High tide, low tide

New works pool mixed results at the WestWave Dance Festival
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Moving the WestWave Dance Festival (called Summerfest/dance until two years ago and now in its 15th year) to the Project Artaud Theater was a smart idea. Even though the cavernous former warehouse dwarfs some of the smaller companies using the space, Artaud lays out an altogether funky welcome mat, squeaky stairs included.
Due to philosophical and financial considerations, WestWave has always focused on up-and-coming choreographers. That means there's an abundance of new work — at least half of the pieces in this year's fest are world premieres — as well as a lot more duos, rather than pieces for six and more. On opening night two works exemplified the vitality of local dance: You and You and You by EmSpace Dance's Erin Mei-Ling Stuart and RAWdance's Drained. The two couldn't have been more different. Both were terrific.
In Stuart's piece, three dancers (Damara Ganley, Noel Plemmons, and Julie Sheetz) began very far apart but oozed toward each other like streams of lava. Voluptuous without being erotic, the dancers pressed themselves together, piled on top of each other, and rearranged limbs in order to find space for themselves. This was dancing about mass and weight but also softness and yielding. At the end Plemmons encased Sheetz so tightly that you couldn't be sure whether he was strangling or embracing her.
RAWdance's Wendy Rein and Ryan T. Smith are high-stakes gamblers. In Drained, performed with Dudley Flores and Laura Sharp, they threw themselves into a game of kamikaze dancing that was as exacting as it was freewheeling. They had at their disposal a defined number of moves and gestures for two men, two women, and two boxes. So how many permutations were possible? To find out, the dancers dove in at top speed. Drained may be a one-idea piece, but watching the choreography test the body's limits with such skill and exuberance was great fun.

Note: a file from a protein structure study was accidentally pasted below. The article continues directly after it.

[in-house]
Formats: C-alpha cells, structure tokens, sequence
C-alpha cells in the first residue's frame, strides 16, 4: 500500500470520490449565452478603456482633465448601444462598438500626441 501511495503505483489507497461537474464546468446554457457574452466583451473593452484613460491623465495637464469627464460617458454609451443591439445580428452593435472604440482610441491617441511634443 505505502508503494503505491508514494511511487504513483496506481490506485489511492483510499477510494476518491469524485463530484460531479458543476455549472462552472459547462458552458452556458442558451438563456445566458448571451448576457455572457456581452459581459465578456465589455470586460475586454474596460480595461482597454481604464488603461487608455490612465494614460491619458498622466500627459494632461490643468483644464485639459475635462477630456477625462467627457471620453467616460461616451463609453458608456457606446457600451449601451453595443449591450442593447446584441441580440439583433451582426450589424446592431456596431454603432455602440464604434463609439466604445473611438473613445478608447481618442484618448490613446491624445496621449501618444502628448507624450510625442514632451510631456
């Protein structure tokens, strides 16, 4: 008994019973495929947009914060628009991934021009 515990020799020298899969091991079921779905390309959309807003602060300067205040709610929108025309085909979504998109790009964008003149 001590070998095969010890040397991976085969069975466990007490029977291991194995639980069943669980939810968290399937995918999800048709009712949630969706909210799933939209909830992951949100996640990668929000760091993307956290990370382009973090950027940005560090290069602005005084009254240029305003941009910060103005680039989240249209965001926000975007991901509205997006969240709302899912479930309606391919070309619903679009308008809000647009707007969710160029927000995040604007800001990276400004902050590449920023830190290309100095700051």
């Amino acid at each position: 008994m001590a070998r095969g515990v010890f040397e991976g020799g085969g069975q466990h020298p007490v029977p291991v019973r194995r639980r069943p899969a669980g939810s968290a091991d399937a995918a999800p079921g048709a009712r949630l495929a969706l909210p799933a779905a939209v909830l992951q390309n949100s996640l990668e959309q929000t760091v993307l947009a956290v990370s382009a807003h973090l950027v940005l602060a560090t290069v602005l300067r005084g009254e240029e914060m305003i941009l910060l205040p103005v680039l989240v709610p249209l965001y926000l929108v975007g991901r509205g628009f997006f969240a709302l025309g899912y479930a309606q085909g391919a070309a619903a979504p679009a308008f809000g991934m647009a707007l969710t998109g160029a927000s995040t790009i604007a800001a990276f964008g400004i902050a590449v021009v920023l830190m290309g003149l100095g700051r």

The rest of the program was more of a mixed bag. Poorly projected visuals undercut Fellow Travelers Performance Group's spare and reticent Warning Signs (by Ken James, with Cynthia Adams). Still, the juxtaposition of the live dancers with their "talking" portraits was intriguing. In the wispy In Closing, Fresh Meat Productions' Sean Dorsey (with Courtney Moreno) looked at the inevitable winding down of a relationship in which love and tenderness survive only as memories. Delicately weaving its components, the piece was a little thin but evoked the situation's mix of tenderness and regret.
Cathleen McCarthy's passionately danced quintet Driven to This started with a protracted but not uninteresting solo, though the piece quickly lost its way. It almost felt like the solo belonged somewhere else. Driven needs a backbone and pruning. The evening's low point came when Kyoungil Ong (who runs quite a good Korean dance company, Ong Dance Company) performed her Flower Tears II. This was a derivative and shallow excursion into dance theater. Centered on a huge white paper gown from which legs or arms periodically emerged, the work was so overwrought and cliché that it bordered on self-parody.
On WestWave's second night, four of the six pieces were by beginners. Showcasing truly inexperienced artists in a festival doesn't do anybody a favor, not least the artists themselves. However, even this decidedly subpar program yielded one discovery. Alena Odrene Cawthorne's delicious Face It embraced weight and phrasing for a vernal celebration of maidenhood in a way that has not been seen since the very early days of modern dance. The choreographer sent her quartet of elegant, pastel-clad dancers (Kathleen Franklin, Angela Pasalis, Susan Tobiason, and herself) into José Limón's swooping circles, serpentine trajectories, wide pliés, and stretching arms — all without a trace of irony. It was hard to believe that this companionable bliss was for real. In stepped Pamela Wood, an older woman in African dress. She couldn't believe it either.

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